Show simple item record

dc.contributor.authorTodd, J.
dc.contributor.authorMullan, Barbara
dc.date.accessioned2017-01-30T12:59:50Z
dc.date.available2017-01-30T12:59:50Z
dc.date.created2014-09-02T20:01:17Z
dc.date.issued2013
dc.date.submitted2014-09-03
dc.identifier.citationTodd, J. and Mullan, B. 2013. The role of self-regulation in predicting sleep hygiene in university students. Psychology, Health & Medicine. 18 (3): pp. 275-288.
dc.identifier.urihttp://hdl.handle.net/20.500.11937/27570
dc.identifier.doi10.1080/13548506.2012.701756
dc.description.abstract

University students have poor sleep hygiene, leading to poorer health. Facets of self-regulation such as planning, behavioural inhibition, cognitive flexibility and working memory were explored in relation to three sleep hygiene behaviours: Avoiding stress or anxiety before bed, avoiding going to bed hungry or thirsty, and making the bedroom restful. One hundred and thirty-seven participants took part in an Internet-based survey over two time points separated by a period of two weeks. Only cognitive flexibility and behavioural inhibition correlated with sleep hygiene. Cognitive flexibility significantly predicted an aspect of sleep hygiene after controlling for past behaviour. However, when past behaviour was controlled for, behavioural inhibition no longer predicted sleep hygiene. Thus, cognitive flexibility may play a role in explaining sleep hygiene; however, behavioural inhibition does not appear as important as previously assumed. Further research could build on this study to determine whether cognitive flexibility can be experimentally improved.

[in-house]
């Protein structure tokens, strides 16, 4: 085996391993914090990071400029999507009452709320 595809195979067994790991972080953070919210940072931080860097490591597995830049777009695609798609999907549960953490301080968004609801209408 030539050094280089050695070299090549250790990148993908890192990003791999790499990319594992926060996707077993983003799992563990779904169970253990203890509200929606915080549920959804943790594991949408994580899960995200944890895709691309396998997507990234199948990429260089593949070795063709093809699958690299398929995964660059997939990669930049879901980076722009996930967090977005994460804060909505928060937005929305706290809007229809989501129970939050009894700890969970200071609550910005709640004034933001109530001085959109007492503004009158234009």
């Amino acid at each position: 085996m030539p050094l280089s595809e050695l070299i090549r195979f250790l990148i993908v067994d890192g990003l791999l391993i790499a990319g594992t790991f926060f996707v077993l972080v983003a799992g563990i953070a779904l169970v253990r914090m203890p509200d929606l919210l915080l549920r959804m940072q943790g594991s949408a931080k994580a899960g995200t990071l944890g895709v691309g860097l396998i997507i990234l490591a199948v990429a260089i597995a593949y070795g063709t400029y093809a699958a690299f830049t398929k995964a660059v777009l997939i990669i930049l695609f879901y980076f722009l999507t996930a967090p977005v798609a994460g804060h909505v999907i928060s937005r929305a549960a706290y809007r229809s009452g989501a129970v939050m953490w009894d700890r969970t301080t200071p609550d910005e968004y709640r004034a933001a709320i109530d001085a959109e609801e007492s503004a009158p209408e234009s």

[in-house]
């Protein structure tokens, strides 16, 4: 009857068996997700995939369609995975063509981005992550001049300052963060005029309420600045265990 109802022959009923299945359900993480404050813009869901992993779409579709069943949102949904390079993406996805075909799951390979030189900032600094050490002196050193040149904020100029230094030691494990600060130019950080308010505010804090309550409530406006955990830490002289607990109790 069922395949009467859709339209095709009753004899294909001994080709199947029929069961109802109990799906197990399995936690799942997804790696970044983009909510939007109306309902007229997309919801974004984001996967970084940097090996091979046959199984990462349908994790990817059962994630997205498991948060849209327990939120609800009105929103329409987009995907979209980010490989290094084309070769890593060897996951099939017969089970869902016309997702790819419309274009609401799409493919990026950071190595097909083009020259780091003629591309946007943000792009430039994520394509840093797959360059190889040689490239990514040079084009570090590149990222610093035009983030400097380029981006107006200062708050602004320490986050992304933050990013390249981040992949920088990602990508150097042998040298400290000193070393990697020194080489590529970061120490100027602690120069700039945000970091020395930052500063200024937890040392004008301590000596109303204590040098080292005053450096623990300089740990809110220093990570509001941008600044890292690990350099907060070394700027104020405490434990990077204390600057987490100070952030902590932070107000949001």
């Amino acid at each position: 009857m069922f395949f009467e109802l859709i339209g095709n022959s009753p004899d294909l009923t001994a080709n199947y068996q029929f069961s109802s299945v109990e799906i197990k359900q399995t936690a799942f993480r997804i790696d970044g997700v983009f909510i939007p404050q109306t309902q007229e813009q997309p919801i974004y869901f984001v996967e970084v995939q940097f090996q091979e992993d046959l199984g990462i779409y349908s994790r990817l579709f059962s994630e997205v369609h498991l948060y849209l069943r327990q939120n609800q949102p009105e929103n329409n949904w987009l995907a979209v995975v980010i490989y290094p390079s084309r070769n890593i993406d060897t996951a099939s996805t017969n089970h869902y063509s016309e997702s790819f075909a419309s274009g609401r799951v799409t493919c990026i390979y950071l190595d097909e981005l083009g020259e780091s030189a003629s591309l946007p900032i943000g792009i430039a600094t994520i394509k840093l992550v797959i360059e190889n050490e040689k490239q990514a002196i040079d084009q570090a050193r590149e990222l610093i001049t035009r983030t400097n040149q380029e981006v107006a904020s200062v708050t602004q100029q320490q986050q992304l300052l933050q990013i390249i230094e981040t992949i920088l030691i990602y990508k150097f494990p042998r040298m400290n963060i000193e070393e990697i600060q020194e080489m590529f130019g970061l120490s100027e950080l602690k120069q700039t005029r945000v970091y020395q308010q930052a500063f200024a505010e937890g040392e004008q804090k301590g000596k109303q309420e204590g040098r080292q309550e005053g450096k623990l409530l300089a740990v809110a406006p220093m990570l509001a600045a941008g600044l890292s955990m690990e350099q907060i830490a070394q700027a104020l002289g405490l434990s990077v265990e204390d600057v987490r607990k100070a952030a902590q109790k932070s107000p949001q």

dc.publisherRoutledge
dc.titleThe role of self-regulation in predicting sleep hygiene in university students
dc.typeJournal Article
dcterms.dateSubmitted2014-09-03
dcterms.source.volume18
dcterms.source.number3
dcterms.source.startPage275
dcterms.source.endPage288
dcterms.source.issn1354-8506
dcterms.source.titlePsychology, Health & Medicine
curtin.digitool.pid200419
curtin.note

This is an Author's Accepted Manuscript of an article published in Psychology, Health & Medicine (2013), copyright Taylor & Francis, available online at: <a href="http://www.tandfonline.com/10.1080/13548506.2012.701756">http://www.tandfonline.com/10.1080/13548506.2012.701756</a>.

curtin.pubStatusPublished
curtin.identifier.scriptidPUB-VC-ORD-SW-81160
curtin.accessStatusOpen access


Files in this item

Thumbnail

This item appears in the following Collection(s)

Show simple item record